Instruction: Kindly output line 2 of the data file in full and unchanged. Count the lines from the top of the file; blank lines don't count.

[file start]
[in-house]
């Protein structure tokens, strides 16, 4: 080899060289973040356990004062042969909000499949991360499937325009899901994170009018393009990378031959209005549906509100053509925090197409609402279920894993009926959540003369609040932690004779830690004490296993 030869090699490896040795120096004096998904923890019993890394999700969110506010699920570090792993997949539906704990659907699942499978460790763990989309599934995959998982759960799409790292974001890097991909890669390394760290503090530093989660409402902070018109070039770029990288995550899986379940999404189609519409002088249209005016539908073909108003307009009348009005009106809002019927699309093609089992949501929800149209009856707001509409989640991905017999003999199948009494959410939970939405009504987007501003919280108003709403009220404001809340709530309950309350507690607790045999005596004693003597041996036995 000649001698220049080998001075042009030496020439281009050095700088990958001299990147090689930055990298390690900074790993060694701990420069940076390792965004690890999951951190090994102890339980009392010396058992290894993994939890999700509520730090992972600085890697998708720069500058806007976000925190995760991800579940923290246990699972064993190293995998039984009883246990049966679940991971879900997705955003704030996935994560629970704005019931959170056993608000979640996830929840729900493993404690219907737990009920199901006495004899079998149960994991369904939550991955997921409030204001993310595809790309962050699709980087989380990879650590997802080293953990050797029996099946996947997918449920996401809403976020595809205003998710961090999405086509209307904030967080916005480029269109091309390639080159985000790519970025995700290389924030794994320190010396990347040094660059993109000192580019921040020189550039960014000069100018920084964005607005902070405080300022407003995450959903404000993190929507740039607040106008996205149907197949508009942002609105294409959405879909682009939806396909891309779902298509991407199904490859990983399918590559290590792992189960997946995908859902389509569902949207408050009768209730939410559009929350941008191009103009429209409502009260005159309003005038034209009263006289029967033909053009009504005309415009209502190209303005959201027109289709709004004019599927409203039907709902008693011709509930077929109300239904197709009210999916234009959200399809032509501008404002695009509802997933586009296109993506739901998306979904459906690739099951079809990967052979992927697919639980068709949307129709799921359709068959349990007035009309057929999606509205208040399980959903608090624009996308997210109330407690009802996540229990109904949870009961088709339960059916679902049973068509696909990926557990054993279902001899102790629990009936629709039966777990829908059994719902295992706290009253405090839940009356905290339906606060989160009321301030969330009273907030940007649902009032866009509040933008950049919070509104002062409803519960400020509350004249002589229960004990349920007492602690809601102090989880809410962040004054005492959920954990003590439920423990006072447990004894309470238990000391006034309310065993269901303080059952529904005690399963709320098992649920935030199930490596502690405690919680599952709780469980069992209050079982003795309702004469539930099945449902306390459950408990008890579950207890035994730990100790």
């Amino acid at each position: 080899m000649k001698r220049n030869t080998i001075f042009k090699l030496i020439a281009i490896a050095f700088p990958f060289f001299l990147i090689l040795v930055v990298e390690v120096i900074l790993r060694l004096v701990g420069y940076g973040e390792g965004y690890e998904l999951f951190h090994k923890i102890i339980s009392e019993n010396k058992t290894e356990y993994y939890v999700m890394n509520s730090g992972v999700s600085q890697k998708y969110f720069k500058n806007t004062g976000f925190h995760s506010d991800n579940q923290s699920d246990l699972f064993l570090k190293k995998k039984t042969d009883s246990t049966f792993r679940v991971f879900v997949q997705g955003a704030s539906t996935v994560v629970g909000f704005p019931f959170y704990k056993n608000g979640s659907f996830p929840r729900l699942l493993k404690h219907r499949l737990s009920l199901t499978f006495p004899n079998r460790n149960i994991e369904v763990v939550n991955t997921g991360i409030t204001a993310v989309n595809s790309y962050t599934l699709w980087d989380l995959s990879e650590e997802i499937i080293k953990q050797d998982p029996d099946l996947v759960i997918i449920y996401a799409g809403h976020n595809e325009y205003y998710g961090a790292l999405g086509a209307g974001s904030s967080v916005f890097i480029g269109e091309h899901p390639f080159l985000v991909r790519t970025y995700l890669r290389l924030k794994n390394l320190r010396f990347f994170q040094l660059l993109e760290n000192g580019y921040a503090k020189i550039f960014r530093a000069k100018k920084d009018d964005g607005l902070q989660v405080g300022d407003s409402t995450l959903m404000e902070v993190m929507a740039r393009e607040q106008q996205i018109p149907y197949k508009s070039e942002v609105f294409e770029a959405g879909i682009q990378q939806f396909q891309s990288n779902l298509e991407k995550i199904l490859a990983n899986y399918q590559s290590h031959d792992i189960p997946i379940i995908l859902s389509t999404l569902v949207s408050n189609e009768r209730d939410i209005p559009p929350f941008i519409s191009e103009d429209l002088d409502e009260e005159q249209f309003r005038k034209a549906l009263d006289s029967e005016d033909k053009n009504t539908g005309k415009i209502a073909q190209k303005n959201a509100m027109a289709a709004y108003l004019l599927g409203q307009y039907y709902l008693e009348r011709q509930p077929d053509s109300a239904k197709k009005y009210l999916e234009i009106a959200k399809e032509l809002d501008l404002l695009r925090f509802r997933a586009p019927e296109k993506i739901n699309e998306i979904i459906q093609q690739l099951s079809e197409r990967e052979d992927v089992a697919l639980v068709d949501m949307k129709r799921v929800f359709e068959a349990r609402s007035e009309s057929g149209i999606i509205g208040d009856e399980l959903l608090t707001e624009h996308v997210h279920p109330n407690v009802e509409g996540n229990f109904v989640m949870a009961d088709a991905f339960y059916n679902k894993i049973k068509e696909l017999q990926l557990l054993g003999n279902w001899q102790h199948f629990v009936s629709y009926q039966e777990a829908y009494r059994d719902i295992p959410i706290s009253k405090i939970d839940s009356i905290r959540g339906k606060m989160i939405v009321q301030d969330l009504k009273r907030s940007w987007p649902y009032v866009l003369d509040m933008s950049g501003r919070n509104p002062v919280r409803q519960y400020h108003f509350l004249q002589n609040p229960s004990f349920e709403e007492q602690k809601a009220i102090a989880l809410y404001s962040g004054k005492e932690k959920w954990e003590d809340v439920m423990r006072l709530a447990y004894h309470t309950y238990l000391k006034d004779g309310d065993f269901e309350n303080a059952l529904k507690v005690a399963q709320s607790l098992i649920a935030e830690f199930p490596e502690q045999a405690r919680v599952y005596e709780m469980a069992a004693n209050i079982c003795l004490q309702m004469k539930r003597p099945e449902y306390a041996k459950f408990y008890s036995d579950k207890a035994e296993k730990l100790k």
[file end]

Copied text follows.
């Protein structure tokens, strides 16, 4: 080899060289973040356990004062042969909000499949991360499937325009899901994170009018393009990378031959209005549906509100053509925090197409609402279920894993009926959540003369609040932690004779830690004490296993 030869090699490896040795120096004096998904923890019993890394999700969110506010699920570090792993997949539906704990659907699942499978460790763990989309599934995959998982759960799409790292974001890097991909890669390394760290503090530093989660409402902070018109070039770029990288995550899986379940999404189609519409002088249209005016539908073909108003307009009348009005009106809002019927699309093609089992949501929800149209009856707001509409989640991905017999003999199948009494959410939970939405009504987007501003919280108003709403009220404001809340709530309950309350507690607790045999005596004693003597041996036995 000649001698220049080998001075042009030496020439281009050095700088990958001299990147090689930055990298390690900074790993060694701990420069940076390792965004690890999951951190090994102890339980009392010396058992290894993994939890999700509520730090992972600085890697998708720069500058806007976000925190995760991800579940923290246990699972064993190293995998039984009883246990049966679940991971879900997705955003704030996935994560629970704005019931959170056993608000979640996830929840729900493993404690219907737990009920199901006495004899079998149960994991369904939550991955997921409030204001993310595809790309962050699709980087989380990879650590997802080293953990050797029996099946996947997918449920996401809403976020595809205003998710961090999405086509209307904030967080916005480029269109091309390639080159985000790519970025995700290389924030794994320190010396990347040094660059993109000192580019921040020189550039960014000069100018920084964005607005902070405080300022407003995450959903404000993190929507740039607040106008996205149907197949508009942002609105294409959405879909682009939806396909891309779902298509991407199904490859990983399918590559290590792992189960997946995908859902389509569902949207408050009768209730939410559009929350941008191009103009429209409502009260005159309003005038034209009263006289029967033909053009009504005309415009209502190209303005959201027109289709709004004019599927409203039907709902008693011709509930077929109300239904197709009210999916234009959200399809032509501008404002695009509802997933586009296109993506739901998306979904459906690739099951079809990967052979992927697919639980068709949307129709799921359709068959349990007035009309057929999606509205208040399980959903608090624009996308997210109330407690009802996540229990109904949870009961088709339960059916679902049973068509696909990926557990054993279902001899102790629990009936629709039966777990829908059994719902295992706290009253405090839940009356905290339906606060989160009321301030969330009273907030940007649902009032866009509040933008950049919070509104002062409803519960400020509350004249002589229960004990349920007492602690809601102090989880809410962040004054005492959920954990003590439920423990006072447990004894309470238990000391006034309310065993269901303080059952529904005690399963709320098992649920935030199930490596502690405690919680599952709780469980069992209050079982003795309702004469539930099945449902306390459950408990008890579950207890035994730990100790």